Thursday, December 29, 2016
Plotting to Destroy Jesus
“And he entered again into the synagogue; and there was a man there which had a withered hand. And they watched him, whether he would heal him on the sabbath day; that they might accuse him.” (Mark 3:1-2)
Jesus had challenged the Pharisee’s interpretation of the law about picking the grain on the Sabbath day to eat, and they had been unable to show he was wrong. When the man with the withered hand came into the synagogue, they were hoping it give them an opportunity to get even and contradict his teaching., regaining their prestige.
“And he saith unto the man which had the withered hand, Stand forth. And he saith unto them, Is it lawful to do good on the sabbath days, or to do evil? to save life, or to kill? But they held their peace.” (Mark 3:3-4)
Knowing what they were thinking, Jesus asked them about the intent of the law, whether it was permitted to do something good, such as caring for a sick person or and animal. They all knew that the law permitted such actions, but they were not willing to admit they had distorted the law or were doing wrong, so they refused to answer.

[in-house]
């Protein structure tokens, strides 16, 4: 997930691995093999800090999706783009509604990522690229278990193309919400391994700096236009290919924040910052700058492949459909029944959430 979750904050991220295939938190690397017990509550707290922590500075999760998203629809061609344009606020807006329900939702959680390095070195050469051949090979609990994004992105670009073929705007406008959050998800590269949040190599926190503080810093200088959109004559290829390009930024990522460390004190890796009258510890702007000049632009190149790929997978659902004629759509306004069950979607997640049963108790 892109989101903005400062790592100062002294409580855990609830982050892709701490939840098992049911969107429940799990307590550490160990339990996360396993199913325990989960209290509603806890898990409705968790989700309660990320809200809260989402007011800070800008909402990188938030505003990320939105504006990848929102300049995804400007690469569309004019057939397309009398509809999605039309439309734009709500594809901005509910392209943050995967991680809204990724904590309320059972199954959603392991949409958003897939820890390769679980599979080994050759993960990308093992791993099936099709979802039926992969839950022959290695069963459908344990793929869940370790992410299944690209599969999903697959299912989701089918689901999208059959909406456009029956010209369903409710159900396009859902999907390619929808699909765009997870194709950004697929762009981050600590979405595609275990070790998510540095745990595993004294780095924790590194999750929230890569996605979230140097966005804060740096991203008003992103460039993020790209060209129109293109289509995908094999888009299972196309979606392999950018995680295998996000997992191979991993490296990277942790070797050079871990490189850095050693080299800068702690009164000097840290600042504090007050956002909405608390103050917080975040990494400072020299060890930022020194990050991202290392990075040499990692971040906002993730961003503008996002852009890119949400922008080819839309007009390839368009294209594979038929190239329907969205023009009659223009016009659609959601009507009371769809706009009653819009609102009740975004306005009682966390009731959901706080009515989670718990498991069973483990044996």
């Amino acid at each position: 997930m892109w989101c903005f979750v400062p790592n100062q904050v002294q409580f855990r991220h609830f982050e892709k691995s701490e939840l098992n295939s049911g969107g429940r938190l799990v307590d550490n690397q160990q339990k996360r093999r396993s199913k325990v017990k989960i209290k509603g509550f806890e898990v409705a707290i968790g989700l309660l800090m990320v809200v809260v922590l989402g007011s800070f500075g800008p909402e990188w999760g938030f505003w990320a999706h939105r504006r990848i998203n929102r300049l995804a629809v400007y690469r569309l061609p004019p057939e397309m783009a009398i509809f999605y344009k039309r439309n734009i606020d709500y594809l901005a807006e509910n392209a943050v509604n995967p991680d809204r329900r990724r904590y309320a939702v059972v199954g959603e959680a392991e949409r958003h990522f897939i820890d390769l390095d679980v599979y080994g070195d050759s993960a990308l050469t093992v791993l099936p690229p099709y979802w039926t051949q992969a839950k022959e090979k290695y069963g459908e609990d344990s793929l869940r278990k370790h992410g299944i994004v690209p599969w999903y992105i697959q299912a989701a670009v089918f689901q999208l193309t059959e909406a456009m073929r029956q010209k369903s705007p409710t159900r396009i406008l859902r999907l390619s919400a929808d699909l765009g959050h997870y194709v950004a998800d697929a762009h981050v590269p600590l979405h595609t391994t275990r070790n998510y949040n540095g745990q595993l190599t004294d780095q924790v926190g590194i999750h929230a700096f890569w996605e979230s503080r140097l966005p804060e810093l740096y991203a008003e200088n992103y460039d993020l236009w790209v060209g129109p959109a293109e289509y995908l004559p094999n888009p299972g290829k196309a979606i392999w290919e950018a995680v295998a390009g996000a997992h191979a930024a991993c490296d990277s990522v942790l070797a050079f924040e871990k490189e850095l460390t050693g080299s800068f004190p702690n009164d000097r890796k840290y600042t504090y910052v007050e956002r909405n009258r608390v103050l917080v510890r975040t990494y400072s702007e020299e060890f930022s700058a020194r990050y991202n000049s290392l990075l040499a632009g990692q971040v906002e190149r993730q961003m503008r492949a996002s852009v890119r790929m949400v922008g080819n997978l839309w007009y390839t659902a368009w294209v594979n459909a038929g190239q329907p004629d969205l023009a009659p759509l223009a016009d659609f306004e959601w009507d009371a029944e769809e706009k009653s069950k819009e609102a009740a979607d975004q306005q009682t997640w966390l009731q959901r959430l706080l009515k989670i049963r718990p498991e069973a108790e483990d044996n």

“And when he had looked round about on them with anger, being grieved for the hardness of their hearts, he saith unto the man, Stretch forth thine hand. And he stretched it out: and his hand was restored whole as the other. “ (Mark 3:5)
Jesus was frustrated that they were more concerned with their own rules and reputations than with a person’s health. He told the man to stretch out his hand, and when he did his hand became just as healthy as his other one. Since he had not done any physical work, they couldn’t really accuse him or working on the Sabbath.
“And the Pharisees went forth, and straightway took counsel with the Herodians against him, how they might destroy him.” (Mark 3:6)
Determined to regain their prestige, the Pharisees went and contacted the Herodians in an effort to destroy him. Because of the constant rebellions of the Jews in Jerusalem against Rome, when Archelaus was removed from power, instead of turning Judea over to Herod, the Emperor had placed it under a governor, Pontius Pilate. The Herodians were a group who were trying to get Pilate removed and Herod given the province, in the belief that since Herod was part Jewish, he would be more sympathetic to their demands. The Pharisees hoped to enlist Herod’s support in getting rid of Jesus since he had already had John the Baptist killed. It is hard to realize how jealous some people are of their prestige and influence.